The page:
GEMS Ambulance provides a much needed service
There are some businesses that one hopes to never need to call upon, though they are universally appreciated.
Lisa and Wayne Garlock run such a business.
The Garlocks run GEMS Ambulance and have done so since 1999.
The two have worked in the emergency medical field for over 28 years. The couple, who were both born and raised in Greenville, can remember a time when private ambulance companies weren’t heavily relied on.
“We started out volunteering with the Butler County Rescue Squad in the early 90s,” Lisa said. “Back in the early days, anyone could be on a rescue squad.”
Soon, the state passed more stringent guidelines, requiring EMTs to have more formal training.
“A lot of people didn’t wanted to pursue the extra education,” Lisa said. “We both took an EMT class and found out it was something we would be interested in doing as a profession.”
No local area hospitals had their own ambulance service, Lisa said. When regulations got tough, Lisa said rescue squads started falling out of existence. Private companies stepped in to take their place.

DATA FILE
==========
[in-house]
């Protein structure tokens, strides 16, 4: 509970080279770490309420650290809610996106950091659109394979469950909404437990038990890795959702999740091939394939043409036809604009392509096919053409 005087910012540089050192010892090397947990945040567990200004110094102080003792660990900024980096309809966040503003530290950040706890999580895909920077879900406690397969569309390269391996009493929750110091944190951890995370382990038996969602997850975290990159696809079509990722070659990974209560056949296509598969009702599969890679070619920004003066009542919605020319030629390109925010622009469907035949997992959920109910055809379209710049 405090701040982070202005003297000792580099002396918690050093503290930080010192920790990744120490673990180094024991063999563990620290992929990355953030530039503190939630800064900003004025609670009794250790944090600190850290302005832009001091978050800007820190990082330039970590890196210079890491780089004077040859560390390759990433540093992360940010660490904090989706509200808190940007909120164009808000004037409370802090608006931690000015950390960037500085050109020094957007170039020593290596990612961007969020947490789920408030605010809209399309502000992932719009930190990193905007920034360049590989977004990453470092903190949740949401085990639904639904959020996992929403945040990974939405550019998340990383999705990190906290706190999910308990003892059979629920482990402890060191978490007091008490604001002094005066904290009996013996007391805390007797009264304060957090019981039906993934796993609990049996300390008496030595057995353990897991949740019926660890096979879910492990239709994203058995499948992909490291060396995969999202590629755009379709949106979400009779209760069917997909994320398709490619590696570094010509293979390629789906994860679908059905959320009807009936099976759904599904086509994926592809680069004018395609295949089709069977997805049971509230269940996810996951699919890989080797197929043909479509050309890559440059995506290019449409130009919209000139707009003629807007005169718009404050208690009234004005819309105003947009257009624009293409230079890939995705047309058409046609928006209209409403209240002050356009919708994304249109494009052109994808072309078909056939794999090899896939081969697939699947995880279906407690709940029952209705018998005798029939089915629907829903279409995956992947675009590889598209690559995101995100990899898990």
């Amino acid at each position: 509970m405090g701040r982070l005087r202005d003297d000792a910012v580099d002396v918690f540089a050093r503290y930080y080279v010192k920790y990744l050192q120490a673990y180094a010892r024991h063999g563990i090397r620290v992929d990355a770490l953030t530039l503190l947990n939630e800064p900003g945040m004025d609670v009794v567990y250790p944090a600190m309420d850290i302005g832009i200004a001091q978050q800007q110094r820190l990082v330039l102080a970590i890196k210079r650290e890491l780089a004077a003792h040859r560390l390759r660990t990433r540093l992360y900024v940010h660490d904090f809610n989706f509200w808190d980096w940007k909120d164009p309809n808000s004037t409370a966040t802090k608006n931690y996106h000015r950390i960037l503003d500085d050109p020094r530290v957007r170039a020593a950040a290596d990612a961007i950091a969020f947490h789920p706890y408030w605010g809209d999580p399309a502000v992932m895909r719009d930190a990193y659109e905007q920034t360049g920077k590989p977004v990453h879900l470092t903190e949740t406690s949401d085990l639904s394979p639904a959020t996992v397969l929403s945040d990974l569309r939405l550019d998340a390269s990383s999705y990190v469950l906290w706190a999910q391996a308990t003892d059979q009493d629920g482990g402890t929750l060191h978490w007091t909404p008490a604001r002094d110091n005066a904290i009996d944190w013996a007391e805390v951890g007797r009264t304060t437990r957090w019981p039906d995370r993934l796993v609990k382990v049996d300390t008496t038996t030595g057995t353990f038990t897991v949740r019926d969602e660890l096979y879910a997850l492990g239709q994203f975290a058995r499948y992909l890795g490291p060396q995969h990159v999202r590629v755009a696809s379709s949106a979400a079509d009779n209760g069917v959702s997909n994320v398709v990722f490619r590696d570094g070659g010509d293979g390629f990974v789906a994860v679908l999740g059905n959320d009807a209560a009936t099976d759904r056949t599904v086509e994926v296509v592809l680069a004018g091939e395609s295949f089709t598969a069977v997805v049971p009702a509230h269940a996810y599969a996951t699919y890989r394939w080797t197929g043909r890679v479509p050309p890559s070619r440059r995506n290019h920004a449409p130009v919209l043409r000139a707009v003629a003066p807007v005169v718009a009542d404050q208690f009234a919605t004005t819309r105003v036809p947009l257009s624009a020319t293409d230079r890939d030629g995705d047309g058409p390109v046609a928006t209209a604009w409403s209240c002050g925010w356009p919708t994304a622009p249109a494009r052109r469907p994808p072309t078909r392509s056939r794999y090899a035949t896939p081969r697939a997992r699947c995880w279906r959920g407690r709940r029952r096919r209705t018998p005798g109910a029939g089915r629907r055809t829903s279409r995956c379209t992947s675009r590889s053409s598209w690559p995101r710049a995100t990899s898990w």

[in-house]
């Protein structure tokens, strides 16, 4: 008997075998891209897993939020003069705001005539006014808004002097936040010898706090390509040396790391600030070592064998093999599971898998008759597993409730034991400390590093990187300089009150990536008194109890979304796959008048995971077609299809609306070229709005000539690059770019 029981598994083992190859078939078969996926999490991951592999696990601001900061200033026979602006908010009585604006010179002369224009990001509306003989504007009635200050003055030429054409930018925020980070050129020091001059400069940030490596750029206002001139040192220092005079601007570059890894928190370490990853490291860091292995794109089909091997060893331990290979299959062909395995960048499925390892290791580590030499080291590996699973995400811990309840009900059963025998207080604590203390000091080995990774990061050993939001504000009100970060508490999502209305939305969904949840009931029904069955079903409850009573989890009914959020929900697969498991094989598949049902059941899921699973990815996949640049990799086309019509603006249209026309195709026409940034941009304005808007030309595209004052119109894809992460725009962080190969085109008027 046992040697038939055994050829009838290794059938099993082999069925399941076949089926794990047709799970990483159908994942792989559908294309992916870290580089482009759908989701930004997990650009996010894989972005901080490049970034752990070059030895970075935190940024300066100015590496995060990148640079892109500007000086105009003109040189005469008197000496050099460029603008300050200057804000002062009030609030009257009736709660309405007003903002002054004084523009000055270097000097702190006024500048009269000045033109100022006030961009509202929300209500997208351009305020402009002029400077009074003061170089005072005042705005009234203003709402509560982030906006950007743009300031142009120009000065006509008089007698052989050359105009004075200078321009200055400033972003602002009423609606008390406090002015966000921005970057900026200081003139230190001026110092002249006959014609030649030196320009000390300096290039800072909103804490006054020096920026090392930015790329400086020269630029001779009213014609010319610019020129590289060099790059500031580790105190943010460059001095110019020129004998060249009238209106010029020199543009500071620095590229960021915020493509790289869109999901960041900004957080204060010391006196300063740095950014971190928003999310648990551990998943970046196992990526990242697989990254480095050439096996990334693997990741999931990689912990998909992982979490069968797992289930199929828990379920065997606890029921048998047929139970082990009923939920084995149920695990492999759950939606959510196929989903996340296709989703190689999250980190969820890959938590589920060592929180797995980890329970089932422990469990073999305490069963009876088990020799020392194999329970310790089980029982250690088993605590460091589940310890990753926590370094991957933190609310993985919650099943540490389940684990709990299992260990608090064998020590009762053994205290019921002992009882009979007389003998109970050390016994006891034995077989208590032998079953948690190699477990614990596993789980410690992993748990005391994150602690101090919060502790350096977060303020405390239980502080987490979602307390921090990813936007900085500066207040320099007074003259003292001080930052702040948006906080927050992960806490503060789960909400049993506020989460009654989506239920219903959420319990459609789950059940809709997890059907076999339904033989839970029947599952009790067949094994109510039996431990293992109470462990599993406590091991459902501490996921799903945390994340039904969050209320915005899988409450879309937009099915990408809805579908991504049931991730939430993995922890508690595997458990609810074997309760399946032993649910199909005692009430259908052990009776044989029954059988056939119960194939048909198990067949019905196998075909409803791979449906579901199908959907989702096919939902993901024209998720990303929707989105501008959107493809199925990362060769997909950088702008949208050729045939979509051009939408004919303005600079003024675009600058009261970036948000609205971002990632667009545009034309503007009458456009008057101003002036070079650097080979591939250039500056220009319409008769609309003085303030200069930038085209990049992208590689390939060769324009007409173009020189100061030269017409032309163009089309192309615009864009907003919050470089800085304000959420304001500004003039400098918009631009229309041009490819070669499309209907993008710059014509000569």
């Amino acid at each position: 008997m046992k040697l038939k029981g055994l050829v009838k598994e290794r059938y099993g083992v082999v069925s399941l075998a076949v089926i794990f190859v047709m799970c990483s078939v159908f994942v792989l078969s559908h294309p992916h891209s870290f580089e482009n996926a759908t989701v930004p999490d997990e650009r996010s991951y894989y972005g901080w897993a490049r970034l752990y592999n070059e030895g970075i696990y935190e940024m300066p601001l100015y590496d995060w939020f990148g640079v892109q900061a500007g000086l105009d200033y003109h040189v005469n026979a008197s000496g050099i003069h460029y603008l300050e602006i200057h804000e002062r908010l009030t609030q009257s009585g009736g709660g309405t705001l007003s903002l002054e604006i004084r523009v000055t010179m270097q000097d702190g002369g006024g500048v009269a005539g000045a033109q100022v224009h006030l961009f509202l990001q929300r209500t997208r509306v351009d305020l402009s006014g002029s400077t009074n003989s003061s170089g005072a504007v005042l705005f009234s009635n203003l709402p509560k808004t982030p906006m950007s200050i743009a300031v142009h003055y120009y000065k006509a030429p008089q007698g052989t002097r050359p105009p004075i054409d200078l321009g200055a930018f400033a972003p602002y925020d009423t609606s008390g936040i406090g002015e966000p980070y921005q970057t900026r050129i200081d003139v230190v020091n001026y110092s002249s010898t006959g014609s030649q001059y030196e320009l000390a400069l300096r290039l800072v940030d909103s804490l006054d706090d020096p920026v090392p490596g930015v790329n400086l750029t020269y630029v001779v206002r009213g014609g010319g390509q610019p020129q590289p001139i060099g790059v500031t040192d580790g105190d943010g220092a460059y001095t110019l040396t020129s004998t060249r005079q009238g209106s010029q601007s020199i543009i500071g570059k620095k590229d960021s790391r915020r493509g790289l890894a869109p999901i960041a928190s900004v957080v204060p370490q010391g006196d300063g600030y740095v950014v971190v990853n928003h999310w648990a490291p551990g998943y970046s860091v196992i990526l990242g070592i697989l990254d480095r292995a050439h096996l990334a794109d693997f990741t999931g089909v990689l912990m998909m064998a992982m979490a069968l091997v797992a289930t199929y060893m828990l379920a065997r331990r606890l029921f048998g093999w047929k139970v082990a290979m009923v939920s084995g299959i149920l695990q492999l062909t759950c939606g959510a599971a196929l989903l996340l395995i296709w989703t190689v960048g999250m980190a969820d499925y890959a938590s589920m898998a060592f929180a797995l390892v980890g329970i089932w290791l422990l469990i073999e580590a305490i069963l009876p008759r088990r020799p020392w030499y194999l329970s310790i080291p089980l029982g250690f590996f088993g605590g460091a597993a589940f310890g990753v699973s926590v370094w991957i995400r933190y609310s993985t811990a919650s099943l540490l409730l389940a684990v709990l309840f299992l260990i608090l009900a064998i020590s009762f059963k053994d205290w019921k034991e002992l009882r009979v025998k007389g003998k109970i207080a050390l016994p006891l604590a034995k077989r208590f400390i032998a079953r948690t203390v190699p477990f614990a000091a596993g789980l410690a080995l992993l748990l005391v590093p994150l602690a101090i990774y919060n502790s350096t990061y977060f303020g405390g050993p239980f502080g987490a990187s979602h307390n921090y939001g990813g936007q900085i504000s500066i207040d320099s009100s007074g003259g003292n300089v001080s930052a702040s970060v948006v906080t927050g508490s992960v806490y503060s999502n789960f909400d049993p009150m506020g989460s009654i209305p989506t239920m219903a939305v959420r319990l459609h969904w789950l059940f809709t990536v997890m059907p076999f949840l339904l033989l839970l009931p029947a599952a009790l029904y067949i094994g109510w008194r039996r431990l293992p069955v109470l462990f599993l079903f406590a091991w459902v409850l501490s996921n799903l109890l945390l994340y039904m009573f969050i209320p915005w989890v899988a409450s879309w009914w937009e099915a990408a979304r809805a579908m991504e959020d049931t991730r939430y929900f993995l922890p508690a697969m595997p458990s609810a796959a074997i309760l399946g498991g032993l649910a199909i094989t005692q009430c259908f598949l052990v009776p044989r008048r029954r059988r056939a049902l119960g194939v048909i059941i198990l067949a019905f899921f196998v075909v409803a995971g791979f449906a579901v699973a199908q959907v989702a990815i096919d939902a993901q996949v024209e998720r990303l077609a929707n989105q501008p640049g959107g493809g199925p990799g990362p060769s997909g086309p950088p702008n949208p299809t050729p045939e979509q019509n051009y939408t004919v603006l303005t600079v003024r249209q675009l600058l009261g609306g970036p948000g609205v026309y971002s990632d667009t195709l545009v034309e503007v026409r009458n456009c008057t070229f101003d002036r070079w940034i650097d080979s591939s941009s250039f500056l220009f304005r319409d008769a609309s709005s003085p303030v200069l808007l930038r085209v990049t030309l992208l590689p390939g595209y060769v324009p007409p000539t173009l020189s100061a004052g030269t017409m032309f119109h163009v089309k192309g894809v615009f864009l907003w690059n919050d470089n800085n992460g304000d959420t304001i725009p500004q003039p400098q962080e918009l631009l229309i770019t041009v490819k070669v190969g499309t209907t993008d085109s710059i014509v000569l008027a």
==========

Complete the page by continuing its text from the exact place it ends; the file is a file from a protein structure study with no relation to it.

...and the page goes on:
Originally, the Garlocks operated the company under the name Greenville Emergency Medical Services, before it was reopened as GEMS. Since locals were familiar with the name, that’s what they chose when they got back into the business in 1999.
Each year, GEMS has to apply for a franchise permit, to allow them to serve the area. The city council has to approve their permit for them to continue operations, a measure that has been in place since Greenville re-thought its emergency services.
Now, they work hand in hand with the fire department.
“We answer calls from the north end of Butler County,” Lisa said. “The fire department handles anything inside the corporate city limits, though we will back them up. We do all transports from the nursing home to the hospital, and out of town transports.”
Wayne Garlock said at times, the job can be mentally taxing.
“Sometimes it gets you down, but you are there to serve a purpose, which is to help the people,” Wayne said. “You just have to brush it off and do what you are trained to do.”
Lisa agreed, saying a detached approach is the best way to handle job stress.
“You can’t get emotionally involved, because you never know what you are driving up to,” Lisa said. “You can never really prepare yourself for what you will encounter.”